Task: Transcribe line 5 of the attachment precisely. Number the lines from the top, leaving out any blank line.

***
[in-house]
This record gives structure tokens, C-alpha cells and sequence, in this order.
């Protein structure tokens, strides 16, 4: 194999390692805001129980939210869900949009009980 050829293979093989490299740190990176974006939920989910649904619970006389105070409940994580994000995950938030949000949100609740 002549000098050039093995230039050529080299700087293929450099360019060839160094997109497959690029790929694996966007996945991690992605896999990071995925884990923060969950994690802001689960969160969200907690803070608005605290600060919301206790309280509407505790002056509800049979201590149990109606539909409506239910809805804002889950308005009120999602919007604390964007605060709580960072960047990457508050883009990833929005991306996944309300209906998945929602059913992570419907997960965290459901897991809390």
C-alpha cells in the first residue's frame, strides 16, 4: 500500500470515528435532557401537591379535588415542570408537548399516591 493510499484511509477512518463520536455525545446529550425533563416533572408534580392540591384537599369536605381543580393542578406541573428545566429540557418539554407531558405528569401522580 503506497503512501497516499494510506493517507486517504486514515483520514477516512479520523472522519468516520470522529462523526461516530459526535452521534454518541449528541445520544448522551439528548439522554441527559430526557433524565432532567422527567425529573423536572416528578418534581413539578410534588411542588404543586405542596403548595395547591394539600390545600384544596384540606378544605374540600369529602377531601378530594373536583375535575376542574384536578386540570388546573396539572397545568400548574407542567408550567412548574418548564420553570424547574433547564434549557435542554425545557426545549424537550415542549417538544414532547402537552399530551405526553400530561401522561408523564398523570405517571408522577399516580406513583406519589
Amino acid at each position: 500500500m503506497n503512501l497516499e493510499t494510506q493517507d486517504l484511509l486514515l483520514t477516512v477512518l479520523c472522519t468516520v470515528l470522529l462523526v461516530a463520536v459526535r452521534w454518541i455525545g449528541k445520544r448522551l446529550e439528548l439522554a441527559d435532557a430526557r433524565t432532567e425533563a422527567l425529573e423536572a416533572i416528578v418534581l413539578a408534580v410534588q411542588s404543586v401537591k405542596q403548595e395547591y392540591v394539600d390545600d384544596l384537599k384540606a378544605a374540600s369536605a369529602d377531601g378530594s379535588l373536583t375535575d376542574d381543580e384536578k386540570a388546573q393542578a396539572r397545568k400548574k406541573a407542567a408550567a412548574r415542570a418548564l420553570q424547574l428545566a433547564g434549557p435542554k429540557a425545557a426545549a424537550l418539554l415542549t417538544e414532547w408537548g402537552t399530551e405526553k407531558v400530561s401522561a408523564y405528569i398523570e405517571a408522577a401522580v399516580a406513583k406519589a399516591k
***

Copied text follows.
Amino acid at each position: 500500500m503506497n503512501l497516499e493510499t494510506q493517507d486517504l484511509l486514515l483520514t477516512v477512518l479520523c472522519t468516520v470515528l470522529l462523526v461516530a463520536v459526535r452521534w454518541i455525545g449528541k445520544r448522551l446529550e439528548l439522554a441527559d435532557a430526557r433524565t432532567e425533563a422527567l425529573e423536572a416533572i416528578v418534581l413539578a408534580v410534588q411542588s404543586v401537591k405542596q403548595e395547591y392540591v394539600d390545600d384544596l384537599k384540606a378544605a374540600s369536605a369529602d377531601g378530594s379535588l373536583t375535575d376542574d381543580e384536578k386540570a388546573q393542578a396539572r397545568k400548574k406541573a407542567a408550567a412548574r415542570a418548564l420553570q424547574l428545566a433547564g434549557p435542554k429540557a425545557a426545549a424537550l418539554l415542549t417538544e414532547w408537548g402537552t399530551e405526553k407531558v400530561s401522561a408523564y405528569i398523570e405517571a408522577a401522580v399516580a406513583k406519589a399516591k